The forces gathering under Gen. Forrest could prove to be a dire threat against our communications. I wrote Gen. Halleck,
HDQRS. MILITARY DIVISION OF THE MISSISSIPPI,
Nashville, Tennessee, December 23, 1863.
Major General H. W. HALLECK,
General-in-Chief, Washington, D. C.:
GENERAL: I am now collecting as large a cavalry force as can be spared at Savannah, Tennessee, to cross the Tennessee River and co-operate with the cavalry from Hurlbut’s command in clearing out entirely the forces now collecting in West Tennessee under Forrest. It is the design that this cavalry, after finishing the work they first start upon, shall push south through East Mississippi and destroy the Mobile road as far south as they can. Sherman goes to Memphis and Vicksburg in person, and will have Grenada visited and such other points on the Mississippi Central road as may require it. He will also take effectual measures to secure the quiet and safe navigation of the Mississippi.
I instructed McPherson to pay no attention to department or district limits in his operations against parties threatening the security of river navigation. It was not my desire to move against Mobile until the ends suggested in your dispatch are all secured. I want East Tennessee as far as Bristol free from any threat from a rebel force. I want West Tennessee and the State of Mississippi so visited that large armies cannot traverse there this winter, and would like to see the army in front of Chattanooga pushed farther south. This latter, however, I do not now expect to accomplish. The roads about Chattanooga have become perfectly impassable. This, however, obviates to a great extent the necessity for driving the enemy farther back at that point.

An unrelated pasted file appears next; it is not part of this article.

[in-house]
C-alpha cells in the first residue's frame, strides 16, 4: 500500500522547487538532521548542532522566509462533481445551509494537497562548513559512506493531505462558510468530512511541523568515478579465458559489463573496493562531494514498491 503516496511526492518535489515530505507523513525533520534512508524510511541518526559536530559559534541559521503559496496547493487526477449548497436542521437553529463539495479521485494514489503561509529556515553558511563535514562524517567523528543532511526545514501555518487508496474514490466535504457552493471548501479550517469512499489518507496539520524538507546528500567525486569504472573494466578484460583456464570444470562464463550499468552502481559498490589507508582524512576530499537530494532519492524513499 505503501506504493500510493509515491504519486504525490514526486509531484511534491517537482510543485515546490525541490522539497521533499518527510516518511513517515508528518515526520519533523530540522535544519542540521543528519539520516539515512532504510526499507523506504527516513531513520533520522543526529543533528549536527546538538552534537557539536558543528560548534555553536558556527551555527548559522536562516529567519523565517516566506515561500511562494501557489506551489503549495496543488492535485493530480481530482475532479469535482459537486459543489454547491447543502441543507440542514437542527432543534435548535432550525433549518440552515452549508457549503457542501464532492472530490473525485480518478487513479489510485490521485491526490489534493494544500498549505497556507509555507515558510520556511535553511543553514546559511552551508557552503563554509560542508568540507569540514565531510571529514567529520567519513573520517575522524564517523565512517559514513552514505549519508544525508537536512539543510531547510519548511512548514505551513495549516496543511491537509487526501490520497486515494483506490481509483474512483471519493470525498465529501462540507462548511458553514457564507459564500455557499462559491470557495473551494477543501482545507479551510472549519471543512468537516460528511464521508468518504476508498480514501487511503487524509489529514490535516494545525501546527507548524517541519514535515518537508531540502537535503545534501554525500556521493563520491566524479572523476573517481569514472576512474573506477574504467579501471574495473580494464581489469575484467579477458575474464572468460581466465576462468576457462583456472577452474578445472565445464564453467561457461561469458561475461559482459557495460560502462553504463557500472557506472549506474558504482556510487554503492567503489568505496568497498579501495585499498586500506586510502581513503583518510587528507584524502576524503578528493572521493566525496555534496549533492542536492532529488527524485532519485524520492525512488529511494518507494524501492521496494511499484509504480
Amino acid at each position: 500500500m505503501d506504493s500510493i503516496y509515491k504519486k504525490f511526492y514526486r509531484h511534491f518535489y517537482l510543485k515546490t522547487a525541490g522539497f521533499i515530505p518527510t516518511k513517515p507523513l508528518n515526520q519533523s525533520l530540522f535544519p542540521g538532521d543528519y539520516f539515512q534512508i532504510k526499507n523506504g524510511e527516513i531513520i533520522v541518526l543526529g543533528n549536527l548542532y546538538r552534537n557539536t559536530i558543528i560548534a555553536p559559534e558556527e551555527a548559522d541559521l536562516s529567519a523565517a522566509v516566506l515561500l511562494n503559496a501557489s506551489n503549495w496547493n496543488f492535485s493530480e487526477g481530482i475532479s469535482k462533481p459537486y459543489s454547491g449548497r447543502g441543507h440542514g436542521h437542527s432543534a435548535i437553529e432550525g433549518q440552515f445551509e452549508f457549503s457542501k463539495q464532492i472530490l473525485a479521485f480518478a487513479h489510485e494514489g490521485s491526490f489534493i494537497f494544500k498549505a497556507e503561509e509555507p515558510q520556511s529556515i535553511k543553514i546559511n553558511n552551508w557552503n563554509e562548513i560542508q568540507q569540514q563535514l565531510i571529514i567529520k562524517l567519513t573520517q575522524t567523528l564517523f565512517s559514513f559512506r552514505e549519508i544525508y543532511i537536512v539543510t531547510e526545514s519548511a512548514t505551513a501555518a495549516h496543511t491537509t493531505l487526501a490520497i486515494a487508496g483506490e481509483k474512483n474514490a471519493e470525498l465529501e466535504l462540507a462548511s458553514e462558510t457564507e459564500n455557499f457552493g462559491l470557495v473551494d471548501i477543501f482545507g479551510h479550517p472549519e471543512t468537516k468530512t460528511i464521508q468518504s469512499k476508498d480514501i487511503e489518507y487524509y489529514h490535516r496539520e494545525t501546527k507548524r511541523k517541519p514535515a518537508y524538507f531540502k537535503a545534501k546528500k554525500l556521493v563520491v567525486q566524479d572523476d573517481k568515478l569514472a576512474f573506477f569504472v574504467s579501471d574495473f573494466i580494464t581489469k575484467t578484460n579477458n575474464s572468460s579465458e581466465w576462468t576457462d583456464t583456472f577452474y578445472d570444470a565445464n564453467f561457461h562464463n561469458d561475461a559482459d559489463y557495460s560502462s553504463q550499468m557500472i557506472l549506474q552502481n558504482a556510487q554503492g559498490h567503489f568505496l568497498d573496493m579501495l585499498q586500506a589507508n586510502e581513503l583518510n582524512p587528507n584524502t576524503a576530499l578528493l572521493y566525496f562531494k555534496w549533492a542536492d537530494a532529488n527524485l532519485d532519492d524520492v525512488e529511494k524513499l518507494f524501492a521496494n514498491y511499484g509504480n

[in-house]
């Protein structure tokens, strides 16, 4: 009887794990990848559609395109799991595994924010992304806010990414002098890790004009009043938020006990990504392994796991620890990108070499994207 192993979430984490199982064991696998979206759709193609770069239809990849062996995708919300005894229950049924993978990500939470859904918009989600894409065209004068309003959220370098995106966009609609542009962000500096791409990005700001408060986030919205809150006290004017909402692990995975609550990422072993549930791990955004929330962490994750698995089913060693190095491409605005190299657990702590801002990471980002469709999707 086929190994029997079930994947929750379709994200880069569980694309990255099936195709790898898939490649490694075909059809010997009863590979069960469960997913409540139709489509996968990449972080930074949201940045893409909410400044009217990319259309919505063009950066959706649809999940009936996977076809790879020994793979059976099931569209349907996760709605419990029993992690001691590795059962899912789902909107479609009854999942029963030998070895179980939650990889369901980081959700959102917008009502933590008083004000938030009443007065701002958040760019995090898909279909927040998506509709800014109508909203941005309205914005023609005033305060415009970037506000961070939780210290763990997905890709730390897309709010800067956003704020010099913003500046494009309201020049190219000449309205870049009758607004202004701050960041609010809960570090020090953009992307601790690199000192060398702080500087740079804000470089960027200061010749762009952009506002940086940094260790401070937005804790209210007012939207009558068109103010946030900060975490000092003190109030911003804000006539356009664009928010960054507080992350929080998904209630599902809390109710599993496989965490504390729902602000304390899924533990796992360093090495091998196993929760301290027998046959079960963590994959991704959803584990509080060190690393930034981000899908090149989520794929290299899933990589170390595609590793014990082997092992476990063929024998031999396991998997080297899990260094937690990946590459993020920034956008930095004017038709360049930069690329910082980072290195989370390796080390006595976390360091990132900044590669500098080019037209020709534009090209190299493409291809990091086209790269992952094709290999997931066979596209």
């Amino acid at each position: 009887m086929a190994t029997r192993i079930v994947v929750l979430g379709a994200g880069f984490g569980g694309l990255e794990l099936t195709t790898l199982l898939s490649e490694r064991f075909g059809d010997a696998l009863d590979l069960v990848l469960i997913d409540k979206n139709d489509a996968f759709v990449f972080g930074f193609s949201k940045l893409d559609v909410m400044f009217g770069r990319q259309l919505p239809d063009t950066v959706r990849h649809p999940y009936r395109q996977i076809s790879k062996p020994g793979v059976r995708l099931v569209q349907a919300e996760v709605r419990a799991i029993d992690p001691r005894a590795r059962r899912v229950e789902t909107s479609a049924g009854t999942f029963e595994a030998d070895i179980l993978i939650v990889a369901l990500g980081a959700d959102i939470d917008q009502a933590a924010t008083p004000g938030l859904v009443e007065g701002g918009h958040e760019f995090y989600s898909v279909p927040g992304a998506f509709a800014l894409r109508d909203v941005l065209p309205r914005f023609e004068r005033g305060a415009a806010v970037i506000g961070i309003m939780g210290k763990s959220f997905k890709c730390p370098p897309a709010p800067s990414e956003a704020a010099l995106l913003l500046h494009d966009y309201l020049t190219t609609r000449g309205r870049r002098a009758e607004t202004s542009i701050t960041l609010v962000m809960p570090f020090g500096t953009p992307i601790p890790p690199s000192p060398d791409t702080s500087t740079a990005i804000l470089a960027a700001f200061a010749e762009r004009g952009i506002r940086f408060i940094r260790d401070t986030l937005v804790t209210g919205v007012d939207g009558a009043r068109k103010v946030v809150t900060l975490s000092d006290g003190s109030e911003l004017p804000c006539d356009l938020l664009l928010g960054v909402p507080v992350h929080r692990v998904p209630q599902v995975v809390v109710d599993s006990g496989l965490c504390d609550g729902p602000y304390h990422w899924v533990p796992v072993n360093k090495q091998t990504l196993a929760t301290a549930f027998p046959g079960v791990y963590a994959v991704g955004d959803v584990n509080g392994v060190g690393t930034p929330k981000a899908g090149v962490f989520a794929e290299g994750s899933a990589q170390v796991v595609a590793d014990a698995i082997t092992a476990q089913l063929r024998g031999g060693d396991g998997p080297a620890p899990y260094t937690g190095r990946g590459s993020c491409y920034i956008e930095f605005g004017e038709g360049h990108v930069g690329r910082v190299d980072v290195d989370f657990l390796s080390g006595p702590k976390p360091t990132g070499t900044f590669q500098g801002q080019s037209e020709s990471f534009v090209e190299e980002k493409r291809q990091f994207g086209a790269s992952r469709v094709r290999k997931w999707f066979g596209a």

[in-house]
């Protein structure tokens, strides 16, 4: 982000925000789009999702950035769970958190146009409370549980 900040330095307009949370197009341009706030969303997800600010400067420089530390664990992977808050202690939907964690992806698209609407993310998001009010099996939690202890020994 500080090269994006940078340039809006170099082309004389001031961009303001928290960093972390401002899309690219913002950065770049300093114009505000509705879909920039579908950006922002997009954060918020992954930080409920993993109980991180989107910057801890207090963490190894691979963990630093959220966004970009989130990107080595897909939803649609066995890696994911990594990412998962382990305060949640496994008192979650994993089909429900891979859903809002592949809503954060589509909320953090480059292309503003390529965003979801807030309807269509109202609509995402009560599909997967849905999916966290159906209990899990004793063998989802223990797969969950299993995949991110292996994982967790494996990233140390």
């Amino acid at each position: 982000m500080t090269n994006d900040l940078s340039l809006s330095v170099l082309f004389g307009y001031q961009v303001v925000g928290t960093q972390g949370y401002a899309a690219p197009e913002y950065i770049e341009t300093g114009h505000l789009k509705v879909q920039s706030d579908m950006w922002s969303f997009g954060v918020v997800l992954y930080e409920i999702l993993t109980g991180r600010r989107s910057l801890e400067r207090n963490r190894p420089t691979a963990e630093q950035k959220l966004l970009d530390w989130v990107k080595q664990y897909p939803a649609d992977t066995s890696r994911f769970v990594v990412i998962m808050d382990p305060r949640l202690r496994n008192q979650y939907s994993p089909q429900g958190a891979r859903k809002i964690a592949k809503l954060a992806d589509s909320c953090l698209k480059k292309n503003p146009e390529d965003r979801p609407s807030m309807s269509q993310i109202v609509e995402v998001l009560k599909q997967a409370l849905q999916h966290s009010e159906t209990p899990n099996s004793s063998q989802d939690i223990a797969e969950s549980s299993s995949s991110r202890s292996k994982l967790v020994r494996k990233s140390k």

My advices from East Tennessee are not satisfactory. General Foster telegraphs me, however, that having no cipher he cannot telegraphs particulars as he otherwise would. If Longstreet retains his present position until the 28th, I shall leave Chattanooga on that day for Knoxville and the scene of operations in East Tennessee.
I am, general, very respectfully, &c.,
U. S. GRANT,
The Papers of Ulysses S Grant, Vol 9, p 551
O.R., I, xxxi, part 3, p 473